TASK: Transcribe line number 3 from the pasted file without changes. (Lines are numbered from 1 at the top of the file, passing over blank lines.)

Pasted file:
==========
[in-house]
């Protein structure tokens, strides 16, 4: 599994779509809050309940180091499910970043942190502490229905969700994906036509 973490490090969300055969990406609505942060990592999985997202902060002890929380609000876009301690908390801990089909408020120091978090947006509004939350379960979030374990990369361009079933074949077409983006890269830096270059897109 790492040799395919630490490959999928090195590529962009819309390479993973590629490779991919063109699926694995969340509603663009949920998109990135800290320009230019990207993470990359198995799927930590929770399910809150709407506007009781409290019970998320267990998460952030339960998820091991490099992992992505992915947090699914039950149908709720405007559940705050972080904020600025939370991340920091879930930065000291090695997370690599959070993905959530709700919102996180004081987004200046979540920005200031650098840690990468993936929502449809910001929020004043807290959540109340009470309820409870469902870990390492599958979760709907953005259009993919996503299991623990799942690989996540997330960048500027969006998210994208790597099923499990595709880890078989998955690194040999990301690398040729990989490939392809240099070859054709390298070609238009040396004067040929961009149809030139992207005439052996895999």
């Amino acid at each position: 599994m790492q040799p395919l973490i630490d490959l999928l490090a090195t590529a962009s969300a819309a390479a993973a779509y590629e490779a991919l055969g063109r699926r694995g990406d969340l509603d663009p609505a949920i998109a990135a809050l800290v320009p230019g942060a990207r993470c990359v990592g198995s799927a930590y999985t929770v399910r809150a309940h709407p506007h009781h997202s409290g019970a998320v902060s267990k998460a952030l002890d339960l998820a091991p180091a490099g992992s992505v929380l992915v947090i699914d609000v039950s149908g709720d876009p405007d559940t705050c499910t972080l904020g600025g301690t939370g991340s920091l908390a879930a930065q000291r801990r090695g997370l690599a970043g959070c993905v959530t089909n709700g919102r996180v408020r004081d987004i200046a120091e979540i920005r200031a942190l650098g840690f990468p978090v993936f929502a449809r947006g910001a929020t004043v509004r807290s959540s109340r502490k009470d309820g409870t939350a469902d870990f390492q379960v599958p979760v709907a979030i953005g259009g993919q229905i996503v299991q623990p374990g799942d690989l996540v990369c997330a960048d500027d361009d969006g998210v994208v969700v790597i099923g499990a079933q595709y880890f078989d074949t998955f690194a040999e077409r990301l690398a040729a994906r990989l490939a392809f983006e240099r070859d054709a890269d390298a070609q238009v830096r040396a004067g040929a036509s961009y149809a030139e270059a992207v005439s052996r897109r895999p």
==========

């Amino acid at each position: 599994m790492q040799p395919l973490i630490d490959l999928l490090a090195t590529a962009s969300a819309a390479a993973a779509y590629e490779a991919l055969g063109r699926r694995g990406d969340l509603d663009p609505a949920i998109a990135a809050l800290v320009p230019g942060a990207r993470c990359v990592g198995s799927a930590y999985t929770v399910r809150a309940h709407p506007h009781h997202s409290g019970a998320v902060s267990k998460a952030l002890d339960l998820a091991p180091a490099g992992s992505v929380l992915v947090i699914d609000v039950s149908g709720d876009p405007d559940t705050c499910t972080l904020g600025g301690t939370g991340s920091l908390a879930a930065q000291r801990r090695g997370l690599a970043g959070c993905v959530t089909n709700g919102r996180v408020r004081d987004i200046a120091e979540i920005r200031a942190l650098g840690f990468p978090v993936f929502a449809r947006g910001a929020t004043v509004r807290s959540s109340r502490k009470d309820g409870t939350a469902d870990f390492q379960v599958p979760v709907a979030i953005g259009g993919q229905i996503v299991q623990p374990g799942d690989l996540v990369c997330a960048d500027d361009d969006g998210v994208v969700v790597i099923g499990a079933q595709y880890f078989d074949t998955f690194a040999e077409r990301l690398a040729a994906r990989l490939a392809f983006e240099r070859d054709a890269d390298a070609q238009v830096r040396a004067g040929a036509s961009y149809a030139e270059a992207v005439s052996r897109r895999p």